The Progress' managing editor, Kerry Sipe, rewrote Cramer's commentary, removing the critical quotes and Cramer's conclusion. Cramer said the work was no longer his and demanded his byline be removed. He was fired that afternoon.

Sipe says he fired Cramer for a violation of company policy dealing with "running the sports department" -- and not because of his series. "There was no connection whatsoever," Sipe said. "The reasons for Gary's problem had nothing to do with freedom of expression . . . I can't say anything else because it is a private personnel matter."

In the last three years, sources say, The Progress has fired, or chased off, at least six reporters and editors. Most of the fired reporters had complained of low salaries (Cramer says the top salary is $270 a week) and talked of forming a union. Cramer won't discuss it, but another Progress reporter believes Cramer's troubles began when he defended a friend suspected by management of favoring a union.

"They didn't like that," the reporter said, "and then they heard Dick Bestwick complain about Gary all the time. Bestwick's complaining gave them the excuse they needed to fire Gary."

Sipe said it is "absolutely false" that there was any connection between Cramer's firing and defense of a friend or Bestwick's complaints. Bestwick, for his part, denies influence in the firing, but admits asking Progress publisher Bill Kirkland "what I could do to improve relations with Gary Cramer." Other than that, Bestwick said, he did nothing. An anti-Bestwick businessman in Charlottesville, Mike Brown, says the coach complained daily to J.D. Swartz, president of the newspaper chain that owns The Progress.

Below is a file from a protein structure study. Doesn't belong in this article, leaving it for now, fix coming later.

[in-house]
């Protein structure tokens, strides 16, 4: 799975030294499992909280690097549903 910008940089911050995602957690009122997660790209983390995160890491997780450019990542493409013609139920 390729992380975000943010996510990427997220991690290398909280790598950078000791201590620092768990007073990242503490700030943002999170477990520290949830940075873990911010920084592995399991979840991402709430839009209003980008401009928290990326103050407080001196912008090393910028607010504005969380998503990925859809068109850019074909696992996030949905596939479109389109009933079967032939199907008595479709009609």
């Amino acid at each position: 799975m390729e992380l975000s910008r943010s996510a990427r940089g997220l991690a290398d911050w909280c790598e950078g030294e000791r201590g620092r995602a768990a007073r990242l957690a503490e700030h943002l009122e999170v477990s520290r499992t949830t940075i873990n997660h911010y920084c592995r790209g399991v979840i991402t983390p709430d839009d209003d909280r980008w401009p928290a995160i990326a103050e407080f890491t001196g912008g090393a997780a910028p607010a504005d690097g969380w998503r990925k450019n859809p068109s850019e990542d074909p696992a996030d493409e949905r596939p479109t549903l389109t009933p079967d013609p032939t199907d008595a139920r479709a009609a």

Whatever happened, it did no one any credit. Far from Coach Legend, Dick Bestwick is a sixth-year coach with a miserable won-lost record at a school whose academic standards historically have helped keep football miserable. Yet Bestwick is afflicted by the football coach's natural urge for omnipotence. During the 1978 season, he compared one of Cramer's stories point by point with others reporting Virginia's 30-14 loss to Clemson.

"The other stories all reflected the positive things out of the game," Bestwick said. "It was the first time anybody had scored twice against Clemson, and Clemson's players said it was the best Virginia team they'd ever seen. Gary's story didn't have any of that. He wrote only negative things."

Well, now. "Negative" is in the eye of the beholder. We could argue into the night. Cramer's commentary, including anonymous quotes, was critical, even sarcastic. But it was an honest search for answers to hard questions about the football program.

The Progress should have given Cramer another $20 raise -- he'd gotten a raise the week he was fired -- for practicing journalism instead of cheerleading.

One thing more. At his door the other day, Cramer picked up a flier seeking subscriptions to The Progress. So important is football in a university town that the flier reproduced The Progress' sports page from the day Virginia beat Tennessee, 16-13, last year. Right there is Gary Cramer's column.